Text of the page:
Hello again SixPrizes! I’m back for my second article of the month on a more relatable topic for the majority of my readers: Regionals. As most of you know, we’ve just come out of three weekends in a row of Regional Championships all across the United States. I was able to attend the first two weekends in Virginia and Missouri, finishing in the Top 32 and Top 8 respectively.
There has been much change in the format throughout this month and it was very interesting to see a similar spectrum of decks winning and doing well as during Fall Regionals. Being able to see a diverse metagame evolve over the span of multiple large tournaments is always exciting to me and I’m enjoying the new system of three weekends of Regionals in the Fall, Winter, and Spring.
Choosing the right deck is more important than ever right now and the people who have been doing well have made amazing metagame calls as well as come up with some interesting decks.
The Top Cut has compiled a list of the Top 8 decks and players from each Regional. As you can see, the metagame has been varied this format, which is always a good sign for the health of the game. I’m going to go over a few of the big decks, their notable finishes, and explain why they did well.
Table of Contents
Blastoise and Emboar
1st Place // Missouri // Aaron Tarbell // Blastoise PLB/Keldeo-EX/Black Kyurem-EX PLS
1st Place // California // Chris Silver // Emboar LTR/Rayquaza-EX
2nd Place // Virginia // Santiago Rodriquez // Emboar LTR/Rayquaza-EX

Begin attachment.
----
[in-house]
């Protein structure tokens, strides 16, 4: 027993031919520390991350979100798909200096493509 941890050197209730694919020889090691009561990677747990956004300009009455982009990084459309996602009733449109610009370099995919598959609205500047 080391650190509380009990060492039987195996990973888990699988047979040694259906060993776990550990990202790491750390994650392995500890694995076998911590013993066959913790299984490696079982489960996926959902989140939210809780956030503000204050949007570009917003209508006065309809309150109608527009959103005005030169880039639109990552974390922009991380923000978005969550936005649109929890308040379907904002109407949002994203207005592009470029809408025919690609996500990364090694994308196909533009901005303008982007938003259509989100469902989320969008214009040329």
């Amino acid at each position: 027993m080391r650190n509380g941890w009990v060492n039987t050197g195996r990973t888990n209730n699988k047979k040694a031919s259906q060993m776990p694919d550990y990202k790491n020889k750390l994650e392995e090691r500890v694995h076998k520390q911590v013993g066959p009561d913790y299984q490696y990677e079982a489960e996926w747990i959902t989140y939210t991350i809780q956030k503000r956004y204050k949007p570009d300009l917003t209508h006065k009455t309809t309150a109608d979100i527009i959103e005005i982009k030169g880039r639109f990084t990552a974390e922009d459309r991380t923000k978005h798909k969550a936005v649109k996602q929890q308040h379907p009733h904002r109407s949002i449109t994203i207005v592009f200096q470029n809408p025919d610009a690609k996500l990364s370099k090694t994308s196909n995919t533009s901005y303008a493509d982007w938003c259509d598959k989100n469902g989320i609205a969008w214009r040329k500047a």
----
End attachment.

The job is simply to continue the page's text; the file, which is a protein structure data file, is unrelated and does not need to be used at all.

2nd Place // Oregon // Bidier Jing // Blastoise PLB/Keldeo-EX/Black Kyurem-EX PLS
I decided to group the two “Rain Dance” decks together into one section because of their very similar strategies. I know they are better suited for different metagames, but down to the core they’re the same deck in my book. If I ever consider running Blastoise I’m also considering Emboar, and vice versa, making the decision between them based on how many Virizion decks I expect.
When Cities first started I shied away from Blastoise and Emboar in favor of multiple other decks including Team Plasma and Gothitelle/Accelgor, but nearing the end of Cities I picked up Blastoise for the first time since Virginia Regionals 2013 and fell in love all over again.
“Losing” Catcher doesn’t hurt Blastoise all that much; the ability to 1-shot anything makes up for not being able to choose your target. I put “losing” in quotes because Aaron Tarbell played Pokémon Catcher is his winning Blastoise list and had great success with it throughout the tournament, from what I’ve heard as well as playing him in the Top 8. His Pokémon Catchers caught me off guard and made the matchup an uphill battle trying to keep my Emboars on the field.
I talked with Chris Fulop after the tournament and he concluded that Pokémon Catcher should still be played in almost every deck and found it surprising that it took this long for people to realize how powerful the card is despite the added coin flip.